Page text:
Your Next Growth Hack Won’t Come from YouAaron OrendorffBlogger ExtraordinaireSimply Measured
It’ll come from more and better questions. Success stories like Uber, AirBnB, Dropbox, and Spotify have all made finding the next, great “growth hack” something of a holy grail. The term is now standard fare far beyond the start-up community where it was conceived. You can growth hack email subscriptions, PR, ecommerce, product development, and — of course — analytics.
The problem is, most companies are looking in the wrong place.
Despite the lore and allure, breakthrough growth hacking isn’t an exercise in brilliance, ingenuity, or imagination. The cornerstone of growth hacking is experimentation. As Sean Ellis puts it, “If you’re not running experiments, you’re probably not growing.” But experimentation for the sake of experimentation is an empty path. Not only that, but it’s also time consuming and costly.
Real growth hacking is about crawling inside the mind of your market, discovering what they already want, creating hypotheses about those wants, and–only then–experimenting.
In other words, growth hacking isn’t about creativity; it’s about discovery. And that means your next great growth hack won’t come from you, it’ll come from questions: two, to be exact.
Who Is Your Market?
This might sound glaringly obvious. After all, defining your target is the cornerstone of all marketing, whether it wears the name of growth hacking or not. Unfortunately, the cardinal sin of identifying “Who?” is that most companies do it internally.
All of us are naturally self-referential creatures. We see and view the world through the lens of our experiences. Nobel Prize winner Daniel Kahneman, in his masterful textbook on human bias Thinking, Fast and Slow, calls this principle “what you see is all there is” (WYSIATI):
“You cannot help dealing with the limited information you have as if it were all there is to know. You build the best possible story from the information available to you, and if it is a good story, you believe it.”
Inevitably, even in a group setting and especially when we’re passionate about an idea, product, or service, we create target markets that are a reflection of ourselves, rather than the people we’re trying to serve and sell to.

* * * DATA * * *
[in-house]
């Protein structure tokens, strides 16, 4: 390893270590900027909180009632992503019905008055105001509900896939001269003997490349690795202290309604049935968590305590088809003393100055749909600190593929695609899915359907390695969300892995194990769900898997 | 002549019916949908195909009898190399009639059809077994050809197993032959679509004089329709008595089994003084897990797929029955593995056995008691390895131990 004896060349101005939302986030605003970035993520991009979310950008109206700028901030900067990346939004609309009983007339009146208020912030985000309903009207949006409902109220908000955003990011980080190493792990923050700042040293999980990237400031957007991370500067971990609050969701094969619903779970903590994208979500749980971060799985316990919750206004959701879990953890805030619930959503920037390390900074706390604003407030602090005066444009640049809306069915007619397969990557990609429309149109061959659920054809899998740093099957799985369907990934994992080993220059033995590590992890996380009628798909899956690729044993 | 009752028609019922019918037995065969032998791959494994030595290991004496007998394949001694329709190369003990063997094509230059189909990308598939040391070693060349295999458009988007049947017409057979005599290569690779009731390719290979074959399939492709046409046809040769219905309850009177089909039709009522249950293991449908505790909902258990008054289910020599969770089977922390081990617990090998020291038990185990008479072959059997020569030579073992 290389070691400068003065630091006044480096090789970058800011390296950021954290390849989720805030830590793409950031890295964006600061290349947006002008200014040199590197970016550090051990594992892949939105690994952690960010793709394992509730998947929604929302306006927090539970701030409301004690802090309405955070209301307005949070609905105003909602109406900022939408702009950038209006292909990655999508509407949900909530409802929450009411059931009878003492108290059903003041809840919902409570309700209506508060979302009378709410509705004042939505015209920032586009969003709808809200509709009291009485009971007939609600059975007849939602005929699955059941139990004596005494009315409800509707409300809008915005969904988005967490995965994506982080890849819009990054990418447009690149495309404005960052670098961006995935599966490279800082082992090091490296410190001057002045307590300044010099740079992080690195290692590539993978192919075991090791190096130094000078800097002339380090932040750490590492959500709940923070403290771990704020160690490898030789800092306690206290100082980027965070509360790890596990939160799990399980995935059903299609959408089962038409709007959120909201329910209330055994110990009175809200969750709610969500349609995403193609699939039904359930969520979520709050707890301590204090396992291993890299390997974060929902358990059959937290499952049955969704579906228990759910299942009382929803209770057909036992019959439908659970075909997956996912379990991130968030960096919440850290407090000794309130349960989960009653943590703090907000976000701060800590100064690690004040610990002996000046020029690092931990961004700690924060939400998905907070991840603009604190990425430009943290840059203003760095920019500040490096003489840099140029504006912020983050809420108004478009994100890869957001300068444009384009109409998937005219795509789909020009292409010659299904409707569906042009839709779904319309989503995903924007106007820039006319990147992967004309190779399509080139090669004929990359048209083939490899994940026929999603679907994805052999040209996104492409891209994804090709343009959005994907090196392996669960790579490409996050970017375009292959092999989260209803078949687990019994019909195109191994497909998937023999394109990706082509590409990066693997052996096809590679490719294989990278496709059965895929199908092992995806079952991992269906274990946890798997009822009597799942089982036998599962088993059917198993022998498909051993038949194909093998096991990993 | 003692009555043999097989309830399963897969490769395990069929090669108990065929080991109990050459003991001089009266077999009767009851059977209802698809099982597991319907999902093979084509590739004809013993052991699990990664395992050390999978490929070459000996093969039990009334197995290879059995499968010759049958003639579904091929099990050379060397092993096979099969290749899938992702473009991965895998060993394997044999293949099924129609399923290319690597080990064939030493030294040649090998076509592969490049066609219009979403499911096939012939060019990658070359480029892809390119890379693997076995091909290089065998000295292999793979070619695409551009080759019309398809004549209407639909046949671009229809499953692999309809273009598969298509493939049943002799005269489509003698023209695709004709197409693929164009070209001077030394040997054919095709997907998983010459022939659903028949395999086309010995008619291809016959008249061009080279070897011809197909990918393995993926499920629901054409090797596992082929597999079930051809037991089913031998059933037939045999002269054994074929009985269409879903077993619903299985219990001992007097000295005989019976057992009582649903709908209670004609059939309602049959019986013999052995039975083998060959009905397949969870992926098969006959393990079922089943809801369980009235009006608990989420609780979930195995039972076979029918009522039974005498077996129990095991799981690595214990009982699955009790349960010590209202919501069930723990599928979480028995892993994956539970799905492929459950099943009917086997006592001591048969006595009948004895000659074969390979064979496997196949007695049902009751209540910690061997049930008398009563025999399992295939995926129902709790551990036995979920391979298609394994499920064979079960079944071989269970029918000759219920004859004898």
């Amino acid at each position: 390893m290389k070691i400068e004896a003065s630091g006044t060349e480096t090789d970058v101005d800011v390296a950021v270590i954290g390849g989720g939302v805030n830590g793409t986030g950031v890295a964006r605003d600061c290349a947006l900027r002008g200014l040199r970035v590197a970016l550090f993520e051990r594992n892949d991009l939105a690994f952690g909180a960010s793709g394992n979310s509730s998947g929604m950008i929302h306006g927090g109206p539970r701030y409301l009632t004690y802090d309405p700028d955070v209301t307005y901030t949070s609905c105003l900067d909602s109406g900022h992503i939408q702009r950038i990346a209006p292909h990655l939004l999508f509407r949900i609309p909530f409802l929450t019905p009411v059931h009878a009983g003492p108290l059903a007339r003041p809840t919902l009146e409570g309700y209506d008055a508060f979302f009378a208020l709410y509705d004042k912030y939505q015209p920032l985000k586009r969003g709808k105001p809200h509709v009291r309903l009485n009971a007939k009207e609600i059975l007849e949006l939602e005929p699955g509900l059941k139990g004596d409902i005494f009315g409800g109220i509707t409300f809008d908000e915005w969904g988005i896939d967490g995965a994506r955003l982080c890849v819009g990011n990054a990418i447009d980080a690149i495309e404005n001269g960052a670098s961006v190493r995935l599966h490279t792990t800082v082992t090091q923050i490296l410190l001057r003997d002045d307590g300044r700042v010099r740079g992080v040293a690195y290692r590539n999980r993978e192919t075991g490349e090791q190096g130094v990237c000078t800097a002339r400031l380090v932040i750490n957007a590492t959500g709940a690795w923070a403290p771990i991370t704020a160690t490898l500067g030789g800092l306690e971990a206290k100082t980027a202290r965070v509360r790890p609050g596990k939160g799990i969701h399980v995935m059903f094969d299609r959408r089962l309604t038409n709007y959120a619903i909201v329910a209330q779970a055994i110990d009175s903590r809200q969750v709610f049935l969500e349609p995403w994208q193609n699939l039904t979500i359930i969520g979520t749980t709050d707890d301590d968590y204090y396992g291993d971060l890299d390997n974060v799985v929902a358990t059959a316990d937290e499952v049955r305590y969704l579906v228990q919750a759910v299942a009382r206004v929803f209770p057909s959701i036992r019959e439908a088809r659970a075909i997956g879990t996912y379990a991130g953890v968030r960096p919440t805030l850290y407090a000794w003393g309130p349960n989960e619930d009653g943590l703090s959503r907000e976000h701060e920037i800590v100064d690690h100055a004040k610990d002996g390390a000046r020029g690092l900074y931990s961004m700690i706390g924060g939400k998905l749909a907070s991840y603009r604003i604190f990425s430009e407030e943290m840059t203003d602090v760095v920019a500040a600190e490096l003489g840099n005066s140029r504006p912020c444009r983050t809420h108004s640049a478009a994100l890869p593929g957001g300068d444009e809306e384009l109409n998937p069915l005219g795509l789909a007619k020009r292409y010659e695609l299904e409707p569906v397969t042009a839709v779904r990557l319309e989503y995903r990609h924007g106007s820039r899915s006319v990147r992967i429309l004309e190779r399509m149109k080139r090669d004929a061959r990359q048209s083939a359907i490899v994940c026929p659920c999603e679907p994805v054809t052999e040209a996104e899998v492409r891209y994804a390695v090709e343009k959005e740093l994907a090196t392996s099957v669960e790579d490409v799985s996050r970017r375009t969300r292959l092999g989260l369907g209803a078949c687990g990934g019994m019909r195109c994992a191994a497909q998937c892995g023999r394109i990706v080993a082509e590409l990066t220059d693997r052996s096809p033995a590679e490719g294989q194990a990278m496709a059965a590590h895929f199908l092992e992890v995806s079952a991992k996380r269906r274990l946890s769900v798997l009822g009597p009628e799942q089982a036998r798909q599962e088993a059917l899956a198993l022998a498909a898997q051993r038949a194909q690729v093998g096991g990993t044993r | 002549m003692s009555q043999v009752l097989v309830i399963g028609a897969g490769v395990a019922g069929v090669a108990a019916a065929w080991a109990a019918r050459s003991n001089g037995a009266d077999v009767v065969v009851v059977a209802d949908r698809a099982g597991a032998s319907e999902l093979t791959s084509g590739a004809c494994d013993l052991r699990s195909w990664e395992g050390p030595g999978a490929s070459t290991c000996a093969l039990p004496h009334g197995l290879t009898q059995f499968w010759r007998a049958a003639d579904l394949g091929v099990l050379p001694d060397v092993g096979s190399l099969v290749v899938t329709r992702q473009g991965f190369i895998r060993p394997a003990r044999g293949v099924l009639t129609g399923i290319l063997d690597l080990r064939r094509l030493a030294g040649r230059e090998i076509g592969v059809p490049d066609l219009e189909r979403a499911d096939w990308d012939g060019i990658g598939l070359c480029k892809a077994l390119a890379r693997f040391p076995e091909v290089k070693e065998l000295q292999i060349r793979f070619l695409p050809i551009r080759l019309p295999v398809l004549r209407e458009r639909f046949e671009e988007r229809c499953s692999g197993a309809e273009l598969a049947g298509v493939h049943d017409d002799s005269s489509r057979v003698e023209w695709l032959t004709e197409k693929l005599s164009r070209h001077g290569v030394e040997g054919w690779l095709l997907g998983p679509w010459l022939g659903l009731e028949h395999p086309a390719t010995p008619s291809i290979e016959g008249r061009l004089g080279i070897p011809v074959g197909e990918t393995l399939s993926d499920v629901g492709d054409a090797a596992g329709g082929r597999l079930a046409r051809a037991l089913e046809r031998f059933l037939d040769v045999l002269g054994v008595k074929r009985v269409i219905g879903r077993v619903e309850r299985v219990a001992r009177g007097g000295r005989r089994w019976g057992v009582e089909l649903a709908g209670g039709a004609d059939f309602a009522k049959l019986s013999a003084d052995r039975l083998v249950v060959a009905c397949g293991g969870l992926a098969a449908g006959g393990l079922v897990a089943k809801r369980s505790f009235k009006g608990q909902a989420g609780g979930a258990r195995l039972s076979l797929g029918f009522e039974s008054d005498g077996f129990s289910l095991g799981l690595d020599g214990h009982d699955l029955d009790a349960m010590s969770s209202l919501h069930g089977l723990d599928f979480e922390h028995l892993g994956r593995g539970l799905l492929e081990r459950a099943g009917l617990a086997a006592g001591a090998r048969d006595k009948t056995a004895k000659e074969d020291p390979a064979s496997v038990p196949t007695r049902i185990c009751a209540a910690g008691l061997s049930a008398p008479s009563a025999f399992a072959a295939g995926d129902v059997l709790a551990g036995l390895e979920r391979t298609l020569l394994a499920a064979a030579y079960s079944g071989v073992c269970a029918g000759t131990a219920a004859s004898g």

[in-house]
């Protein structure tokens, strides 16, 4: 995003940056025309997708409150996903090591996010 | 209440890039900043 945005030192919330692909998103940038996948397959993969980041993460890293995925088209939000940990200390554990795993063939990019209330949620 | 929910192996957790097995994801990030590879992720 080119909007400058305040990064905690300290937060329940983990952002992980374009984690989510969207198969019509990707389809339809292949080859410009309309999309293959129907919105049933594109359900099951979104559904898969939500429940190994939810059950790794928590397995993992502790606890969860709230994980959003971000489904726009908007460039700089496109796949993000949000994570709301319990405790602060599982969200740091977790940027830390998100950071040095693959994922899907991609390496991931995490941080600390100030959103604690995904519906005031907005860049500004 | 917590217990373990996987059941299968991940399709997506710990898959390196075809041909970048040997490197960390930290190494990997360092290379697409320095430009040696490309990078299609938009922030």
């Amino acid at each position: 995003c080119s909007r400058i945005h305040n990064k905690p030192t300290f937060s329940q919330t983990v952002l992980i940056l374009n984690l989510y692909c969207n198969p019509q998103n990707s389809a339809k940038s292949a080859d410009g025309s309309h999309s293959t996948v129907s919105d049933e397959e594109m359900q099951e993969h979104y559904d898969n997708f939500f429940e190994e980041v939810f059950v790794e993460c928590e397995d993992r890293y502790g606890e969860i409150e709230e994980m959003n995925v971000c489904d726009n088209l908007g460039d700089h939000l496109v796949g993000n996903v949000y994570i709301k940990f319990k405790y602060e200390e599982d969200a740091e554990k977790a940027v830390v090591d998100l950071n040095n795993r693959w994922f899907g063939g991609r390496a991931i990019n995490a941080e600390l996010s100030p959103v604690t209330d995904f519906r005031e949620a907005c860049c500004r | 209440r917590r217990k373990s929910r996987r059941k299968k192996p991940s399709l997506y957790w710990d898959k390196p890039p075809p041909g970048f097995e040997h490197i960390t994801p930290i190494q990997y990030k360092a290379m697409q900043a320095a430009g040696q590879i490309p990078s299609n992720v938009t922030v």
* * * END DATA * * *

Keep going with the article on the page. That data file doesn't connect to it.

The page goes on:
Instead of building customer personas in-house, you have to start with the people out there.
Why? Because you are not your own best marketer or developer; the people out there are. As proof, consider the power of user-generated content (UGC), especially as it affects conversion rates. After collecting data from over 200,000 online businesses, Yotpo found that “the average conversion rate of visitors who saw UGC is 161% higher than those who didn’t.”
The reason is obvious: UGC is for your market, by your market. The very same principle is true when it comes to growth hacking.
The lowest-hanging fruit on the “Who” front is social media. Social-media listening (read: eavesdropping) offers a front-row seat into your target market’s unfiltered lives. Most companies, as Adam Schoenfeld notes, use social listening to identify “engagement opportunities and monitor [sic] brand perceptions.”
Certainly you should map out your ideal audience’s makeup — i.e., demographics and interests — but even more vital is pinpointing their loves and hates: the emotional climate as it relates to your product or service.
Of course, the idea with social media listening isn’t to butt into the conversations taking place, but to begin by following the followers of your biggest competition and paying close attention to the keywords and hashtags connected directly to the problem you’re solving. Alongside demographic data, social media listening reveals (1) whether the problem really is a pain point and (2) weak points in the current customer landscape.
Next, turn your attention to question-and-answer platforms and online hubs. Sites like Quora and Reddit contain direct-from-your-audience content that’s rich with insight for targeting niche markets. Other hub sites — like Inbound.org, Product Hunt, and GrowthHackers.com — make it easy to track popular topics and new developments. Just be sure you go beyond the posts themselves and dig into the comments and user profiles (looking for commonalities), and then work through the pieces they link out to.
Lastly, do not overlook the obvious: existing customer reviews. Review sites — e.g., Amazon, Angie’s List, G2Crowd, Yelp, Google reviews, and more — are powerhouses. This is known as review mining, and it’s the cornerstone of my own landing page copywriting process.
With growth hacking, however, you’re not exactly on the hunt for marketing material. What you’re looking for are user complaints.
Because growth hacking is linked directly to product development and use, the aim is to validate whether or not the problem you solve really is a problem. Collecting verbatim statements from your competitors’ existing customers (as well as your own) is the best way to define who your target market truly is and develop the questions you’re going to ask to test your hypotheses.
What Should You Ask?
Once you define your audience, the next step in discovery is getting feedback: real, human feedback. While your goal at this point isn’t to sell, asking questions before and after a sale — if you’re already up and running — can yield significant insight.